With nearly 15,000 Facebook followers rooting for him, a cheating husband was able to earn back the trust of his estranged wife, after he posted a photo of himself holding a note admitting to his infidelity on his personal Facebook page.
“With him doing that, it really showed me that he loved me and it really didn’t matter who else was in his life,” Sonya Gore told NewsOne in a phone interview Wednesday night. “It showed that he loved me, and he put it all out there. It kind of touched me.”
As originally reported by NewsOne, Ivan Lewis was at his estranged wife’s home several weeks ago pleading with her to take him back, after she discovered that he had been cheating during the first 10 months of their marriage that began back in 2010. Gore kicked him out of her home soon after and he had been trying to get her back ever since.
But late September, Gore, 40, told Lewis that if he really loved her he would post a message admitting to the world that he did her wrong. And while Lewis had taken Gore out to eat and to the movies, neither seemed to make his hurting wife budge. So when she wrote out a hand-written note that read, “I cheated on my wife!!! (and she was ugly),” and asked Lewis to post it, he did so without hesitation.
“I was doing it to get my wife back,” Lewis, 33, told NewsOne over the phone with his wife sitting nearby. “I’ll do whatever.”
He added to the status, “Sonya Gore said I got to get 10,000 (Likes) before she takes me back.”
(Gore told NewsOne that the 10,000 Like threshold was Lewis’ idea, not hers.)
In a matter of days, thousands of people liked the post, hundreds shared it, and plenty of people had something to say about the couple putting their business on the Internet streets.
“I didn’t think that it was really that serious to some people because it really wasn’t that serious to me,” Gore said. “It went everywhere. All over the place. I thought, Oh my god. This is bigger than I thought.”
So far, 14,888 people have liked the post. The trend of people taking to the very public medium of social media to settle personal disputes is becoming commonplace, something that one university professor, whose research focuses on social media infidelity, says is linked to people’s need to feel supported by others.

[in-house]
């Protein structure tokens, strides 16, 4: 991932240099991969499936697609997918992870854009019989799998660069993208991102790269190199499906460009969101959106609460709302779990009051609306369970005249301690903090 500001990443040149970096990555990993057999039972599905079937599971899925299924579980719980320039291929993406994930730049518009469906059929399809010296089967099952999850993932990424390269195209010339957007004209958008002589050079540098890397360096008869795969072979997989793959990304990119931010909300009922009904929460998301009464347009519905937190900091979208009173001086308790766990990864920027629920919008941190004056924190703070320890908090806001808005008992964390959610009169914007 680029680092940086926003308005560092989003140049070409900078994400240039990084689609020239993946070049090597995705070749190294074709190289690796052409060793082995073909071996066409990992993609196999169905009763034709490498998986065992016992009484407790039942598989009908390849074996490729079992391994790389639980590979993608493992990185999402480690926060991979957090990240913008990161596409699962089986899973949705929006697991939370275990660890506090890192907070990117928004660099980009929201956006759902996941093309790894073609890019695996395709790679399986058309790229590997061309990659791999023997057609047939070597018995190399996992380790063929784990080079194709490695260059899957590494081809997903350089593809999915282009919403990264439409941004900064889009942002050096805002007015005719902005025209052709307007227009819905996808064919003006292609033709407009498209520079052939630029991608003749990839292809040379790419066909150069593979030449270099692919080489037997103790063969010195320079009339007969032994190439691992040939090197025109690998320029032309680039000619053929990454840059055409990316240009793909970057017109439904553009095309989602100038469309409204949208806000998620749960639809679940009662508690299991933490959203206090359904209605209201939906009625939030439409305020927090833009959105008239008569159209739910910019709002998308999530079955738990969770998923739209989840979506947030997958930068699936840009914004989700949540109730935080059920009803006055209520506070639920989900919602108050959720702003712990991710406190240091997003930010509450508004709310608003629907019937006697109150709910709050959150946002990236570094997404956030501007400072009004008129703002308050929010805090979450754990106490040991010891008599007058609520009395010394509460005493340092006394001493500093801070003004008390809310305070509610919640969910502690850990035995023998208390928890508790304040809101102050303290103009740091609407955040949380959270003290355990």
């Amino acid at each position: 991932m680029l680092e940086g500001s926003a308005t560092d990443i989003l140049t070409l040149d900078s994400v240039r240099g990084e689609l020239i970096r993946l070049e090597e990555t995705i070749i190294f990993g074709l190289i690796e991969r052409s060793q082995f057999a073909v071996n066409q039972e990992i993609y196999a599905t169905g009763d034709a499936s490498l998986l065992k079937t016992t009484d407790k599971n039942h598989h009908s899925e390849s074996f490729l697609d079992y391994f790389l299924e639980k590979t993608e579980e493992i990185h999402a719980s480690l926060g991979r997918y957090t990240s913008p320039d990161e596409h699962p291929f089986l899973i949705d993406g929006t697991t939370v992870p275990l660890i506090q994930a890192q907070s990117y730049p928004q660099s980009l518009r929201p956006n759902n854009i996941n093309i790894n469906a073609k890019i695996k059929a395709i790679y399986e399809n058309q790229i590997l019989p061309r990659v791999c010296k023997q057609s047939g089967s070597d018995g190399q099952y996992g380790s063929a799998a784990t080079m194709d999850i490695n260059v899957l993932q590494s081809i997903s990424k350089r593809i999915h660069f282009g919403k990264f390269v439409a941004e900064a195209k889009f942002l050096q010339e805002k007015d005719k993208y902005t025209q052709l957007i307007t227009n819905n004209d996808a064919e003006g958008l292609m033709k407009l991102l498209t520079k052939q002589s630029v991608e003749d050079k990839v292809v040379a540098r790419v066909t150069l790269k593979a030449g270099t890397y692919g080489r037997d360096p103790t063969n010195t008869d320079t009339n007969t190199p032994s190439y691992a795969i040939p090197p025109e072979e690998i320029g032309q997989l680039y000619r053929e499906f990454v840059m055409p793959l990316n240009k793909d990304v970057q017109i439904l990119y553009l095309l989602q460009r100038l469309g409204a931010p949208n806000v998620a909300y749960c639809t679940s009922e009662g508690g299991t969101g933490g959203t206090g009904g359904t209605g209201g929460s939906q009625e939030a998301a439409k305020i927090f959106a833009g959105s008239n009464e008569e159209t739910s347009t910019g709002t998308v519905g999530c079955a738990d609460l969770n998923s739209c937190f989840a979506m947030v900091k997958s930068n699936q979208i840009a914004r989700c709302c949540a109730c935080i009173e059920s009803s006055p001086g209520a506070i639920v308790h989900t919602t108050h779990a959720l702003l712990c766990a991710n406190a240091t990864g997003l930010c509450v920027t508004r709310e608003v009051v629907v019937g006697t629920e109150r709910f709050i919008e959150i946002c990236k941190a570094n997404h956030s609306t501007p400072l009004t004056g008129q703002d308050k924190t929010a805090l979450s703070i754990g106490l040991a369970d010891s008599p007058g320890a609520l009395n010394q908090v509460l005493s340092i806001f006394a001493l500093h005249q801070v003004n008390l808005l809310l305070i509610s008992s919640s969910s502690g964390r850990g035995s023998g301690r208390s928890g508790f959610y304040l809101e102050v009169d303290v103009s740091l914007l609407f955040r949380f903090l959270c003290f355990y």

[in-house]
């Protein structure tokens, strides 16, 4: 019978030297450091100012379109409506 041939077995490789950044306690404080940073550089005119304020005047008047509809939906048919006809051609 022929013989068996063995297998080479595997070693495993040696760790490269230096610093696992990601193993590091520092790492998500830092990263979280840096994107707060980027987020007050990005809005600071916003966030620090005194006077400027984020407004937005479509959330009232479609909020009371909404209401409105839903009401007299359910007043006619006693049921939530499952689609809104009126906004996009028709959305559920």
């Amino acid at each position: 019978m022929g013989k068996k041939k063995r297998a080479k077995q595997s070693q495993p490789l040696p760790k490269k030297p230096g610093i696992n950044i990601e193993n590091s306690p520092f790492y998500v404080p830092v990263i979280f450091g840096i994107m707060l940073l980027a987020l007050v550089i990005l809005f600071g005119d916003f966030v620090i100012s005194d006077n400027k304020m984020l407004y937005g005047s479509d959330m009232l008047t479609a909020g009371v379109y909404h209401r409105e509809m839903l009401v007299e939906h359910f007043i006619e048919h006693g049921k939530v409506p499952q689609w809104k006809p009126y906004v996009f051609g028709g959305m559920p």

“As human beings, the one thing that we crave is validation,” Jaclyn Cravens, a professor at the couple and family therapy program at Alliant International University in San Diego, told NewsOne in an interview. We want to have someone sit us down and tell us, ‘You’re entitled to feel the way you feel. Your partner cheated on you. You should feel hurt. You should feel angry. You should feel mad.’
“So I think we go on social media and Facebook these days and seek out the likes and if someone likes my status or agrees with me, they hear what I am saying. If you think about what infidelity does to our relationships, it kind of takes away that validation that our partner cares about us and wants to be with us. So if we’re not feeling validated in our primary relationship, we go to social media to seek out that validation.”
Still, many of the comments on Lewis’ Facebook thread were not supportive. Critics bemoaned Gore and Lewis for taking their relationship issues online, but the now-happy wife says she doesn’t care about the criticism.
“I don’t care about what people thought of him by doing that because he got a lot of slack about it, but it didn’t bother him and I see that as love because he’s not embarrassed at all,” Gore said. “I think that’s true love. If it’s true love, you should be embarrassed by it.”
And Lewis didn’t seem to be, either. Right now, he’s is in the process of moving back in with Gore and says he’s optimistic about his marriage.
“It feels good, man. It feels real good.”
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